• Maintaining the current level of spending on asset renewal to ensure continuing good condition of Council’s asset base
  • Increasing services to deliver parity in service delivery across the LGA following amalgamation.

Background information

Council considered a number of options to create a path to sustainability from 2022 onwards.

Council also engaged Morrison Low Consultants to:

  • review Council’s current baseline budget and financial forecasts
  • assess the contributors to Council’s financial sustainability challenges
  • independently assess and provide independent advice on the long-term financial sustainability of Council
  • provide advice on options to close any financial sustainability gap
  • provide information to the Snowy Valleys community and facilitate the community engagement process
  • As a result of the information assessment and community consultation, advise Council on the options to become financially sustainable

The Background Papers produced by Morrison Low, and information and results of previous community consultation is all available to download from the Information section on this site.

Action

Review the background information and proposed options

Download the Rates Calculator to review the impact on your property

Submissions have now closed, and will be reviewed by Council before making a determination at the 20 January 2022 Council Meeting.

From July to September 2021 Council undertook community consultation and received feedback from the community regarding the potential introduction of a Special Rate Variation (SRV).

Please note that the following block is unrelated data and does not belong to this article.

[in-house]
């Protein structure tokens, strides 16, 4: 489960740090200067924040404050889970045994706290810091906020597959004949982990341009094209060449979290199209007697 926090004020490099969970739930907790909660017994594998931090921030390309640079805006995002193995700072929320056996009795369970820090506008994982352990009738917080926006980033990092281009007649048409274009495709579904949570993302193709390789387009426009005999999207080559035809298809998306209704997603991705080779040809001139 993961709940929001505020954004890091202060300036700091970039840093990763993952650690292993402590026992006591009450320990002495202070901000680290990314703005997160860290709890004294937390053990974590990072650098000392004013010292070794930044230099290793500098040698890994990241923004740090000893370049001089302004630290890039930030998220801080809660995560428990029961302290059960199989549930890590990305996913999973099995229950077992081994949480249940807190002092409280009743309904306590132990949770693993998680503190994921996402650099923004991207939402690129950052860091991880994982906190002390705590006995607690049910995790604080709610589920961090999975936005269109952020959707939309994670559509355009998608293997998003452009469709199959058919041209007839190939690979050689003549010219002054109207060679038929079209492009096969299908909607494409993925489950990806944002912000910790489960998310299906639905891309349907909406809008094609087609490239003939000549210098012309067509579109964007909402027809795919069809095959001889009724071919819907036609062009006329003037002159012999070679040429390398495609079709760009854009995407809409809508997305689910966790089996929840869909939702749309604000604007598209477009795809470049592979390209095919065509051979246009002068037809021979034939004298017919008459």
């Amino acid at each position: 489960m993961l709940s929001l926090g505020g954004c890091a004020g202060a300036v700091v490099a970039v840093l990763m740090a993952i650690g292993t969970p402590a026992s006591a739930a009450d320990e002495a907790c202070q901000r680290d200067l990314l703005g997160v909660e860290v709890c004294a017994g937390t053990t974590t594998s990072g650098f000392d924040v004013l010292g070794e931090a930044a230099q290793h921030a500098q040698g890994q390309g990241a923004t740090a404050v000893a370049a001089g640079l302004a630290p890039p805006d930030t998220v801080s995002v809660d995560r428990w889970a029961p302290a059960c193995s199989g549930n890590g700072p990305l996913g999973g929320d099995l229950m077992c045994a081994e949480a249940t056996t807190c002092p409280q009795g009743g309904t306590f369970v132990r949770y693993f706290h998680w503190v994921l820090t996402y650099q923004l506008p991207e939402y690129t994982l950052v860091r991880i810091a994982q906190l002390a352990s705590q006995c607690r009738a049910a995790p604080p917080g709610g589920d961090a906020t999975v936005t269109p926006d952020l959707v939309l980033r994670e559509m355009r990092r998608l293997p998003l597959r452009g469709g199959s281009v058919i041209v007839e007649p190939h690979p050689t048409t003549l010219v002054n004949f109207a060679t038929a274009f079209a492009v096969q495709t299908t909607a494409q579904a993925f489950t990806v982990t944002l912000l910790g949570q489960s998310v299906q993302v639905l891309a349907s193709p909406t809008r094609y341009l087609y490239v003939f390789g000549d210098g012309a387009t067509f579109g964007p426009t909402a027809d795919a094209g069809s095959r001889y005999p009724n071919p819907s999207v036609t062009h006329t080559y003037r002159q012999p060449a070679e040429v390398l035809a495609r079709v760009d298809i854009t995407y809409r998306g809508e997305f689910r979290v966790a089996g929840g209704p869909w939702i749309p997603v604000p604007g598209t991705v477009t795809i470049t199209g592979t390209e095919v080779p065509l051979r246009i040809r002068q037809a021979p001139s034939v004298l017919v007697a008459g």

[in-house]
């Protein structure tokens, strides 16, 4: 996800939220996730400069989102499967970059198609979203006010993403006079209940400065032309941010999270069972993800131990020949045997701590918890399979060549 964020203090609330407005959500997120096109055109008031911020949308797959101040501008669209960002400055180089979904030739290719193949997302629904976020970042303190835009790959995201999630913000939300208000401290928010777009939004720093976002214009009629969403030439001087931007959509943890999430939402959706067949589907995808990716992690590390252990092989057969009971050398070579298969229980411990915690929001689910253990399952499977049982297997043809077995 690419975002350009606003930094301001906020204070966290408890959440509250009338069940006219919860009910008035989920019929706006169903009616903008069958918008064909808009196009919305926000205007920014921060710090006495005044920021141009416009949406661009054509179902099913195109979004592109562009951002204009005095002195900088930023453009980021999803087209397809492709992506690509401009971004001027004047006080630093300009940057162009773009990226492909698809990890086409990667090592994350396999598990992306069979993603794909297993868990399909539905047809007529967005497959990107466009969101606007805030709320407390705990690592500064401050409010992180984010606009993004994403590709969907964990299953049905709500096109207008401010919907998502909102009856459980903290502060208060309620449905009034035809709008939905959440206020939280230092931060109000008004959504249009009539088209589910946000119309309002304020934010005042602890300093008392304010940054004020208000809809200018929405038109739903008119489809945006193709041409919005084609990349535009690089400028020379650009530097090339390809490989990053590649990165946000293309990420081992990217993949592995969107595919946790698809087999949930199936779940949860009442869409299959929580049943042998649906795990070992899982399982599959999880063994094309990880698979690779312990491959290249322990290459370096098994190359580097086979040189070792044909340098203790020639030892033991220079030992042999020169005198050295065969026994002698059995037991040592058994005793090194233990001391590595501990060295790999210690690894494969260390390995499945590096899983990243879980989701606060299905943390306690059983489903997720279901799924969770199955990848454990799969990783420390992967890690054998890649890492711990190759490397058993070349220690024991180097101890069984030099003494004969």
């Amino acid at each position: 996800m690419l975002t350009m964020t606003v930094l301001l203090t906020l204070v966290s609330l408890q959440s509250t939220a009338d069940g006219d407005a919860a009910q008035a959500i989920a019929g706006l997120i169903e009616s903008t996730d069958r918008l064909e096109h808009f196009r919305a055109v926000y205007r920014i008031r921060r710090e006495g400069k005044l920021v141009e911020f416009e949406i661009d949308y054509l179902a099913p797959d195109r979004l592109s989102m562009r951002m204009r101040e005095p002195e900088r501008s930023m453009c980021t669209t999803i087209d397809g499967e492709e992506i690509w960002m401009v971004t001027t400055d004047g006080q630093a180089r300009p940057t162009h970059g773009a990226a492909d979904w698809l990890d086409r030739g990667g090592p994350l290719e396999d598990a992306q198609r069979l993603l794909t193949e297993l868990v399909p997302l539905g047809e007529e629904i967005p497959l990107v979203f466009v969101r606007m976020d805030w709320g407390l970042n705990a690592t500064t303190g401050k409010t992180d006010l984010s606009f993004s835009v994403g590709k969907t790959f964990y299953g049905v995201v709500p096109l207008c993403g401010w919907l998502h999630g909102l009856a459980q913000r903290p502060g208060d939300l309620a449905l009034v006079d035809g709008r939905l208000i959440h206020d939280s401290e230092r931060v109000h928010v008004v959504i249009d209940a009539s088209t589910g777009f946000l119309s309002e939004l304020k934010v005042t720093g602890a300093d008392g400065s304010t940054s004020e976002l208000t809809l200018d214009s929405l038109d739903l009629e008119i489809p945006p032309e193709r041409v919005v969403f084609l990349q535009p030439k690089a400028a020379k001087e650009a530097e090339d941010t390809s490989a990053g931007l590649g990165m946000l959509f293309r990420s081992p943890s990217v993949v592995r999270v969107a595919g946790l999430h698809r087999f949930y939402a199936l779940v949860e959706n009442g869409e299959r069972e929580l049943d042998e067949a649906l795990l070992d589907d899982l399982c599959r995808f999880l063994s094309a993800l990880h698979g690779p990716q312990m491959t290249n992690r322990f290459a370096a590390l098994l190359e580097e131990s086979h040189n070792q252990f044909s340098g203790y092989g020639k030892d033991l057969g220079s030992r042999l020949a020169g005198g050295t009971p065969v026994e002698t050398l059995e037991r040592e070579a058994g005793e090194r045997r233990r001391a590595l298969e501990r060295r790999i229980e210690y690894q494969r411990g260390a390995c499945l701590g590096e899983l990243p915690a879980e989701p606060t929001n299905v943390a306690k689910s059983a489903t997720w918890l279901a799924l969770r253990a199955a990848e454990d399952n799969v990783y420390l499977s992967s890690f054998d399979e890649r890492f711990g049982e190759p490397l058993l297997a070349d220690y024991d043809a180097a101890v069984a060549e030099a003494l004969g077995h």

After reviewing this feedback and budget and financial forecast advice from Morrison Low at the October Council Meeting, Council resolved to lodge a Notice of Intent to Apply for a Special Rate Variation with the Independent Pricing and Regulatory Tribunal before November 2021 for an SRV of 17.5% in 2022/23 and 17.5% in 2023/24.

The decision instructs Council staff to:

  • proceed with the development of an application for consideration by the new Council in January 2022
  • develop and deliver information and opportunities for feedback to the community on the SRV of 17.5%+17.5% (including rate peg) between 25 October and 28 November 2021
  • place the updated Long-Term Financial Plan reflecting the proposed SRV on public exhibition
  • develop a report on the community consultation outcomes, along with the completed Special Variation Application for consideration and determination of an application for a Special Rate Variation by Councillors at the January 2022 Council meeting.

The new Council will consider the feedback and determine: